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- Feb 14, 2012

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Prove the equation $x^3(x+1)=(x+k)(2x+k)$ has 4 distinct real solutions and find these solutions in explicit form.

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- #1

- Feb 14, 2012

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Prove the equation $x^3(x+1)=(x+k)(2x+k)$ has 4 distinct real solutions and find these solutions in explicit form.

Prove the equation $x^3(x+1)=(x+k)(2x+k)$ has 4 distinct real solutions and find these solutions in explicit form.

I was thinking about something like this

$(x-a)(x-b)(x-c)(x-d) = x^4 + x^3 - 2x^2 -3kx -k^2 $

but this

$(x^2 +ax + b)(x^2 + cx+ d) = x^4 + x^3 - 2x^2 -3kx -k^2 $ easier

Expanding

$x^4 + x^3(a+c) + x^2 ( b+ ac + d) + x(ad+bc) + bd = x^4 + x^3 - 2x^2 -3kx -k^2 $

we have

$ bd = -k^2 $

$ad +bc = -3k $

$b+d+ac = -2 $

$a+c = 1 $

In the third the result does not have k, and in the first b,d depend on k so there is a big possibility that $b=-d = -k $

So

Second equation

$ak - kc = -3 \Rightarrow a-c = -3 $

Last one $a+c = 1 \Rightarrow 2a = -2 , a = -1 , c =2 $

So

$(x^2 -x - k)(x^2 + 2x+ +k) = x^4 + x^3 - 2x^2 -3kx -k^2 $

$ x = \dfrac{ 1 \mp \sqrt{1 +4k}}{2} $

$ x = \dfrac{-2 \mp \sqrt{4 -4k}}{2} $

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- Feb 14, 2012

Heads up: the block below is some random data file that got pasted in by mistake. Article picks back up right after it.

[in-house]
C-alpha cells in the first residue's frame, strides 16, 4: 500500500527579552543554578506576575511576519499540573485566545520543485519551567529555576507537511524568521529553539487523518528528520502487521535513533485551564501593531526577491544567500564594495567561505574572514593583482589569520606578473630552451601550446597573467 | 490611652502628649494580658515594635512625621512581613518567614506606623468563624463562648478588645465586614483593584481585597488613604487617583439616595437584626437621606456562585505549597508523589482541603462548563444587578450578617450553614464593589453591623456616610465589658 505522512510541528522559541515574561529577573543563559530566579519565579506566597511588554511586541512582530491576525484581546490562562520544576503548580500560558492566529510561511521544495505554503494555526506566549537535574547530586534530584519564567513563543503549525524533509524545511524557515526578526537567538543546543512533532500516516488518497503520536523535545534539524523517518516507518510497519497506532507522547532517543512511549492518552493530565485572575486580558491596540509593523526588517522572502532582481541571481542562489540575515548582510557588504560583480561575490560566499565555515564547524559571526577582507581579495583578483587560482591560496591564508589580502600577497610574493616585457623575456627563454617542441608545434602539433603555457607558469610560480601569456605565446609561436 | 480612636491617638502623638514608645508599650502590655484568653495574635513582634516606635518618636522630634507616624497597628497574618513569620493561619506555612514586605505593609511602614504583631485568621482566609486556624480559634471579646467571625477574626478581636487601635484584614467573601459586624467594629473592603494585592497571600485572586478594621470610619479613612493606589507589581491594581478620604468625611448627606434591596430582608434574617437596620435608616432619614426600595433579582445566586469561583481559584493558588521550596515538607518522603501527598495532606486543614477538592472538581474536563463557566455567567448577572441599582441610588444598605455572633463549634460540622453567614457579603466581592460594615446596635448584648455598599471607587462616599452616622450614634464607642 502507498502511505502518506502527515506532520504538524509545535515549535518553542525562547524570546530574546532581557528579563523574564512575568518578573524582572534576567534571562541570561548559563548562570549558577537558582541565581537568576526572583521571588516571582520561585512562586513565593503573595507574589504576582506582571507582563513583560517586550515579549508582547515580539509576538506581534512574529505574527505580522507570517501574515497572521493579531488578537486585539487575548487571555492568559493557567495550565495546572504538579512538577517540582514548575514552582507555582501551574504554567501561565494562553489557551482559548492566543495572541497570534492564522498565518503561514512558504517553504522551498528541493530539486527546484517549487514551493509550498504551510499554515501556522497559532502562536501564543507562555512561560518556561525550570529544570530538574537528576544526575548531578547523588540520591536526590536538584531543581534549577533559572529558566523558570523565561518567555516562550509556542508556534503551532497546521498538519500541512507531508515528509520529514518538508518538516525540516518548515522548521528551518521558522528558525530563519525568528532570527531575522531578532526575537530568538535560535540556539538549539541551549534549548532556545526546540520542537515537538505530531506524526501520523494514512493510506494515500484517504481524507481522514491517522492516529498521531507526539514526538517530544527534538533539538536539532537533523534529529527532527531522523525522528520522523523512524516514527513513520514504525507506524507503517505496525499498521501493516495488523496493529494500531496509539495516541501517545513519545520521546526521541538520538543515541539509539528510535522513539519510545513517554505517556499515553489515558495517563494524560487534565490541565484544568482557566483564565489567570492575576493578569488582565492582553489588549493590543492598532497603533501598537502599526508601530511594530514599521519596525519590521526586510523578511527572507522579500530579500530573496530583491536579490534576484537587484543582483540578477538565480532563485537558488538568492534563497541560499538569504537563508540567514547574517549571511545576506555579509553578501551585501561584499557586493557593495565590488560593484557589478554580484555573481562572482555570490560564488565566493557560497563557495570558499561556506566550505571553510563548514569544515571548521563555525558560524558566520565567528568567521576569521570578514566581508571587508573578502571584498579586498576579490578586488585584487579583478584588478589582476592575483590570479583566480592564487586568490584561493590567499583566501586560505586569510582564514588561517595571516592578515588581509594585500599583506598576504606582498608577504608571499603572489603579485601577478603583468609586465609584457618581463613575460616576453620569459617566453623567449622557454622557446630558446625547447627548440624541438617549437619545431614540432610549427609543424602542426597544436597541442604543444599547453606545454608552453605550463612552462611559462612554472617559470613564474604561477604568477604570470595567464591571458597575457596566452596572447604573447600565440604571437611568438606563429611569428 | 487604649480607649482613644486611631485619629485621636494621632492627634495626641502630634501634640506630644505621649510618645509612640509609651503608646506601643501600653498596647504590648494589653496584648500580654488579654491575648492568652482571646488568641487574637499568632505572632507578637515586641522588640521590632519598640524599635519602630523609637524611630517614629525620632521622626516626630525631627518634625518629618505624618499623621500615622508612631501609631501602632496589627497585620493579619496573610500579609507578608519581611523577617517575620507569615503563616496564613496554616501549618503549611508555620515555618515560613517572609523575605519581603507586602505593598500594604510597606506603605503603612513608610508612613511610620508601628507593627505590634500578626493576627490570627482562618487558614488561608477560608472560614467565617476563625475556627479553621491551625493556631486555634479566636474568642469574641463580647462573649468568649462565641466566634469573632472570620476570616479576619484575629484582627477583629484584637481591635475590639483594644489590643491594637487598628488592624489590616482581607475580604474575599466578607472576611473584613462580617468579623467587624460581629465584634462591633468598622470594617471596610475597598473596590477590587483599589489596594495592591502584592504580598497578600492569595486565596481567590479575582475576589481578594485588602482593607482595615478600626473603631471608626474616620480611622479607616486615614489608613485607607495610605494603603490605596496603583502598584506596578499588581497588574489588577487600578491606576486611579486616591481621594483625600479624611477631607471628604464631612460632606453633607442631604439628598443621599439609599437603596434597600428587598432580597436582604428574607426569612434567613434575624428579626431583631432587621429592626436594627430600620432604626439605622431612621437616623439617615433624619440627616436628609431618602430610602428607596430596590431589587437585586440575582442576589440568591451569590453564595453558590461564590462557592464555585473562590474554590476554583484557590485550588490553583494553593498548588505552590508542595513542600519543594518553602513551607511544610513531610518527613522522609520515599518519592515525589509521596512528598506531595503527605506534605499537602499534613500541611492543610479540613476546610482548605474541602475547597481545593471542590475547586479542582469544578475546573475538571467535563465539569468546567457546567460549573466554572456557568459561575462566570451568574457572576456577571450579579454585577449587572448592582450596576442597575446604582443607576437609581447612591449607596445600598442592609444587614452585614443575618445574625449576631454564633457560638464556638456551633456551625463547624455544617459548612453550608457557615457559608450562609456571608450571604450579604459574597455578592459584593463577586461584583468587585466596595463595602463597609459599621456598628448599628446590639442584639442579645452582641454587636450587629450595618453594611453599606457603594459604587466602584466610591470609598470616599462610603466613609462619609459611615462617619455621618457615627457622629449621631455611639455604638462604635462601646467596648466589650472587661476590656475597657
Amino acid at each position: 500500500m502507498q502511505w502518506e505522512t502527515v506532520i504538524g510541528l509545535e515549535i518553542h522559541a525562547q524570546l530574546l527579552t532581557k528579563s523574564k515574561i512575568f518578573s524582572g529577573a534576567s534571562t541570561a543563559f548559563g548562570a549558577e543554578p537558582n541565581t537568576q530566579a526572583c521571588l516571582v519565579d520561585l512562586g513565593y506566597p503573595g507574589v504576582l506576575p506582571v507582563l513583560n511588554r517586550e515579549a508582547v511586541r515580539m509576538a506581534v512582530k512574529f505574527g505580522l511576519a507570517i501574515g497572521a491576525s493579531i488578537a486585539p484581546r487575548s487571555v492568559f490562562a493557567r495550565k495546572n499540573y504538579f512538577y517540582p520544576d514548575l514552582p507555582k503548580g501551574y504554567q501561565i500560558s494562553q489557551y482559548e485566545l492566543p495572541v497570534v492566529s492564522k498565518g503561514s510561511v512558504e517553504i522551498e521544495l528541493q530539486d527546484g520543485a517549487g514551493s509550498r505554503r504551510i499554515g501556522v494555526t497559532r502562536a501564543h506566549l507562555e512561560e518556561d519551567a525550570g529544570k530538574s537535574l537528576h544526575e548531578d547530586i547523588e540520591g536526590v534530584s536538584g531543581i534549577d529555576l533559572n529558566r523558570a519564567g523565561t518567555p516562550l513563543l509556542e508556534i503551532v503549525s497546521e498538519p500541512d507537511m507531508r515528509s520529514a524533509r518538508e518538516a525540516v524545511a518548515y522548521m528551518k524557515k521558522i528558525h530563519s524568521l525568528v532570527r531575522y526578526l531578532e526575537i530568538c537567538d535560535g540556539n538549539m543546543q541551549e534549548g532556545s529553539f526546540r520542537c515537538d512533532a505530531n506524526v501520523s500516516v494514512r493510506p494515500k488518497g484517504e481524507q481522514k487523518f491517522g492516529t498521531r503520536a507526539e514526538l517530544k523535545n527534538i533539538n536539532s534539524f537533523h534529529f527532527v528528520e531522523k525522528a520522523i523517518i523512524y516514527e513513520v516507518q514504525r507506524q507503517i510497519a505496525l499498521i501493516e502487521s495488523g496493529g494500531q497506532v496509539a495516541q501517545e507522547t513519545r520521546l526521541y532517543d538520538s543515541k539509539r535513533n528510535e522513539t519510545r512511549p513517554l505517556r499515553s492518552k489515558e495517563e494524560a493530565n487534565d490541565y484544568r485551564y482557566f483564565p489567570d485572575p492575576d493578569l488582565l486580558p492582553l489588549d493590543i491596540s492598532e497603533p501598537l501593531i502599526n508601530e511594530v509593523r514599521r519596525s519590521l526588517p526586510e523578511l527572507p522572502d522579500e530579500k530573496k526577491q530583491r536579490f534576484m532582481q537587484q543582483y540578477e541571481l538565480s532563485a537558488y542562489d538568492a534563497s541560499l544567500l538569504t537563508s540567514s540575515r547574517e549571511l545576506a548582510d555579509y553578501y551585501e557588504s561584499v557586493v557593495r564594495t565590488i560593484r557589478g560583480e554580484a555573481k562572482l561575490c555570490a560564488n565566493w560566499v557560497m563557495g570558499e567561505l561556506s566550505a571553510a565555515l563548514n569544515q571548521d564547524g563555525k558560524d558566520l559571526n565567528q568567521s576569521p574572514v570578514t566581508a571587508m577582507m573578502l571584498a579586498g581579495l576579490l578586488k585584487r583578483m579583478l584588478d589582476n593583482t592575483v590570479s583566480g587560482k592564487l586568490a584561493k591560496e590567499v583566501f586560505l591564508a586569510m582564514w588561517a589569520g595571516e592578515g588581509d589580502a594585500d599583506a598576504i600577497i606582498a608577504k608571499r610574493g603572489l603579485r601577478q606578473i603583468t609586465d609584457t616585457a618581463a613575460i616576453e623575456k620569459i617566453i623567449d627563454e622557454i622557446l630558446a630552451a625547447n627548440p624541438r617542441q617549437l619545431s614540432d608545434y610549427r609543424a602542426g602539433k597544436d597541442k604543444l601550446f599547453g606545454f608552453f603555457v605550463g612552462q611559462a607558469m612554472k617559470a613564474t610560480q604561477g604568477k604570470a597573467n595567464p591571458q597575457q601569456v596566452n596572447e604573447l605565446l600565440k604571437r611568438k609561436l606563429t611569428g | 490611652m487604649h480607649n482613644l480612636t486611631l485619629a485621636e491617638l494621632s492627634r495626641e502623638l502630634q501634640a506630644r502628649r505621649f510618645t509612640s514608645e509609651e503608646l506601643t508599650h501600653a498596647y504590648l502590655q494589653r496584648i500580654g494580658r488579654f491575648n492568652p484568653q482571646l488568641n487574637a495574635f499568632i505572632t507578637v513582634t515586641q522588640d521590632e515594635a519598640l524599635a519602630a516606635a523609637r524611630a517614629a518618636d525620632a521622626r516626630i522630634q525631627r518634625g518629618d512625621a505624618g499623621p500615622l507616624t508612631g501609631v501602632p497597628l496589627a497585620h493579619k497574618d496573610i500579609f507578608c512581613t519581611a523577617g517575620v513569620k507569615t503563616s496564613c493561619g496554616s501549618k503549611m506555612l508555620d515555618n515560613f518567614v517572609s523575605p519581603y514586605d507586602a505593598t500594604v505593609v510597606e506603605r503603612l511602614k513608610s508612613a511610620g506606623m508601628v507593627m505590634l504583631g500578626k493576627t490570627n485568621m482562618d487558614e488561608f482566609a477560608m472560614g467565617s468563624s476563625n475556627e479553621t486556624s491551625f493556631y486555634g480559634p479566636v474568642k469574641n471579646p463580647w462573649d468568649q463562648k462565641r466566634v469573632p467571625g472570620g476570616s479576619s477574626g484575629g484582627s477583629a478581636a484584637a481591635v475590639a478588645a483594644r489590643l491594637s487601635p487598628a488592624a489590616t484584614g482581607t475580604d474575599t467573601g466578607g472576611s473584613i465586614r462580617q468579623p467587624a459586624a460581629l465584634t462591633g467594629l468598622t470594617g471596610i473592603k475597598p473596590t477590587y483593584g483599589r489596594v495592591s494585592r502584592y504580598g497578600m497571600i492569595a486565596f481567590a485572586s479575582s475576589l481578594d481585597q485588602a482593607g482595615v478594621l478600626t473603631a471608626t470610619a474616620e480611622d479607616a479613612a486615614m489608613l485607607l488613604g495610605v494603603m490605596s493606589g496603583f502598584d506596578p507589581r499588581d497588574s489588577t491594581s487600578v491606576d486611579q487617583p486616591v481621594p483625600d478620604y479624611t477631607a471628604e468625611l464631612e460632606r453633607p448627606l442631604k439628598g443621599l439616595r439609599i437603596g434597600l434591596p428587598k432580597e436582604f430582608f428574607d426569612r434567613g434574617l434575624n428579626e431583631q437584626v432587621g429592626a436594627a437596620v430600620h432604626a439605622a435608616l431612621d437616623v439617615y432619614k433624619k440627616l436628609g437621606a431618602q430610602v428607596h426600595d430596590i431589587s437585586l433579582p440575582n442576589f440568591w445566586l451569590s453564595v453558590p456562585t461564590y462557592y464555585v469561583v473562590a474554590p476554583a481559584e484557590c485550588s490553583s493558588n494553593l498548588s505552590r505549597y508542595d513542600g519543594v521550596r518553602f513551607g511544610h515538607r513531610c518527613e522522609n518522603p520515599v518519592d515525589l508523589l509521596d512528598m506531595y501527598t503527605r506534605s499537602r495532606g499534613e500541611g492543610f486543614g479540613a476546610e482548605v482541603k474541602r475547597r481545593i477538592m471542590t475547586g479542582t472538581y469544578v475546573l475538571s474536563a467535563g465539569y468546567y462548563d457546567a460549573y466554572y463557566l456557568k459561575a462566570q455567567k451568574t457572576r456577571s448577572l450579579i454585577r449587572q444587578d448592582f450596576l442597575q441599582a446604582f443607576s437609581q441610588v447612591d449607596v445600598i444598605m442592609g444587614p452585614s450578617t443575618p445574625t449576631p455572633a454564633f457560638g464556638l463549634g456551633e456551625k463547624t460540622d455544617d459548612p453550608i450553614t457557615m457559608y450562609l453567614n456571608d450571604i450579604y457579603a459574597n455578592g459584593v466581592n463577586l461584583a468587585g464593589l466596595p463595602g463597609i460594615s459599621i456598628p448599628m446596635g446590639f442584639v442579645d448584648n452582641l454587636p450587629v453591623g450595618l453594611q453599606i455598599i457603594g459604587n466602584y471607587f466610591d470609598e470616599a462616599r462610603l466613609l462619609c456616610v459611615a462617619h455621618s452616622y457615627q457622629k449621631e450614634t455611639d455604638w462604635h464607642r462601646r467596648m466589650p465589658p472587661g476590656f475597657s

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Well done,

I was thinking about something like this

$(x-a)(x-b)(x-c)(x-d) = x^4 + x^3 - 2x^2 -3kx -k^2 $

but this

$(x^2 +ax + b)(x^2 + cx+ d) = x^4 + x^3 - 2x^2 -3kx -k^2 $ easier

Expanding

$x^4 + x^3(a+c) + x^2 ( b+ ac + d) + x(ad+bc) + bd = x^4 + x^3 - 2x^2 -3kx -k^2 $

we have

$ bd = -k^2 $

$ad +bc = -3k $

$b+d+ac = -2 $

$a+c = 1 $

In the third the result does not have k, and in the first b,d depend on k so there is a big possibility that $b=-d = -k $

So

Second equation

$ak - kc = -3 \Rightarrow a-c = -3 $

Last one $a+c = 1 \Rightarrow 2a = -2 , a = -1 , c =2 $

So

$(x^2 -x - k)(x^2 + 2x+ +k) = x^4 + x^3 - 2x^2 -3kx -k^2 $

$ x = \dfrac{ 1 \mp \sqrt{1 +4k}}{2} $

$ x = \dfrac{-2 \mp \sqrt{4 -4k}}{2} $

$f(x) = x^4 +x^3 -3kx -k^2 $

$ f(x) = x^3(x+1) - (x+k)(2x+k) $

For

$ 0.75 < k < 1 $

$ f(1) = 2 - 3k-k^2 < 0 $ for the any k in the range

$f(2) = 8(3) - (2+k)(4+k) > 0 $

we have a root in (1,2)

$f(-1) > 0 , f(-2) < 0 $

we have a root in (-2,-1)

Not sure about this one

$ f(0) < 0 , f(-0.5) >0 $

root at (-0.5 , 0)

still one

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- #5

- Feb 14, 2012

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From $0.75<k<1$, we get that $-2<\dfrac{-2+\sqrt{4-4k}}{2}<-1.5$ and $-0.618<\dfrac{1-\sqrt{1+4k}}{2}<-0.5$.

Hence we can conclude that $\dfrac{-2+\sqrt{4-4k}}{2}<\dfrac{1-\sqrt{1+4k}}{2}$ which in turn gives us

$\dfrac{-2-\sqrt{4-4k}}{2}<\dfrac{-2+\sqrt{4-4k}}{2}<\dfrac{1-\sqrt{1+4k}}{2}<\dfrac{1+\sqrt{1+4k}}{2}$